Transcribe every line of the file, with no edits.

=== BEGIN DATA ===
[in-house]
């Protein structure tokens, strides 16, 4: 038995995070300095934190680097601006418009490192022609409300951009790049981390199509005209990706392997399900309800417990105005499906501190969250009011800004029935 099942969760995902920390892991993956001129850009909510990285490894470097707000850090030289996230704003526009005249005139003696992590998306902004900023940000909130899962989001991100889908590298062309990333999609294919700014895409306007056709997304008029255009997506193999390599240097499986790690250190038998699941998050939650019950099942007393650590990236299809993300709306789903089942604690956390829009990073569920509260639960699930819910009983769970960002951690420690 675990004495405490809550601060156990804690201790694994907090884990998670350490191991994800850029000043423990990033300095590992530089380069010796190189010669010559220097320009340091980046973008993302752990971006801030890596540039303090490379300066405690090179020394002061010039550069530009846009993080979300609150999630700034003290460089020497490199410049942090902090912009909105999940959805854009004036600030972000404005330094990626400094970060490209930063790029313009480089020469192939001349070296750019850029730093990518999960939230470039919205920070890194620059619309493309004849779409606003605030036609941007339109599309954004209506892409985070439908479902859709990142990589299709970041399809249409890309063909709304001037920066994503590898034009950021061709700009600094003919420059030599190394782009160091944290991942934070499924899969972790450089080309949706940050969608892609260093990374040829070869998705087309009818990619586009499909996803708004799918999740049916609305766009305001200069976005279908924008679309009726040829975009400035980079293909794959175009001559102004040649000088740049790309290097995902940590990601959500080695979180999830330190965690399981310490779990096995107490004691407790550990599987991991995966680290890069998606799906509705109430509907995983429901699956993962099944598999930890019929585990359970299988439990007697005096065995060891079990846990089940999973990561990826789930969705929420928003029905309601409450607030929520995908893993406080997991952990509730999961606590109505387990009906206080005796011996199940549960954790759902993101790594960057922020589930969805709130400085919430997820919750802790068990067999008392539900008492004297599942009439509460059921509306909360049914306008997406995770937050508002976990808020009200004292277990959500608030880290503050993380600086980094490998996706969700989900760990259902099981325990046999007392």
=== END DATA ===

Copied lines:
[in-house]
């Protein structure tokens, strides 16, 4: 038995995070300095934190680097601006418009490192022609409300951009790049981390199509005209990706392997399900309800417990105005499906501190969250009011800004029935 099942969760995902920390892991993956001129850009909510990285490894470097707000850090030289996230704003526009005249005139003696992590998306902004900023940000909130899962989001991100889908590298062309990333999609294919700014895409306007056709997304008029255009997506193999390599240097499986790690250190038998699941998050939650019950099942007393650590990236299809993300709306789903089942604690956390829009990073569920509260639960699930819910009983769970960002951690420690 675990004495405490809550601060156990804690201790694994907090884990998670350490191991994800850029000043423990990033300095590992530089380069010796190189010669010559220097320009340091980046973008993302752990971006801030890596540039303090490379300066405690090179020394002061010039550069530009846009993080979300609150999630700034003290460089020497490199410049942090902090912009909105999940959805854009004036600030972000404005330094990626400094970060490209930063790029313009480089020469192939001349070296750019850029730093990518999960939230470039919205920070890194620059619309493309004849779409606003605030036609941007339109599309954004209506892409985070439908479902859709990142990589299709970041399809249409890309063909709304001037920066994503590898034009950021061709700009600094003919420059030599190394782009160091944290991942934070499924899969972790450089080309949706940050969608892609260093990374040829070869998705087309009818990619586009499909996803708004799918999740049916609305766009305001200069976005279908924008679309009726040829975009400035980079293909794959175009001559102004040649000088740049790309290097995902940590990601959500080695979180999830330190965690399981310490779990096995107490004691407790550990599987991991995966680290890069998606799906509705109430509907995983429901699956993962099944598999930890019929585990359970299988439990007697005096065995060891079990846990089940999973990561990826789930969705929420928003029905309601409450607030929520995908893993406080997991952990509730999961606590109505387990009906206080005796011996199940549960954790759902993101790594960057922020589930969805709130400085919430997820919750802790068990067999008392539900008492004297599942009439509460059921509306909360049914306008997406995770937050508002976990808020009200004292277990959500608030880290503050993380600086980094490998996706969700989900760990259902099981325990046999007392």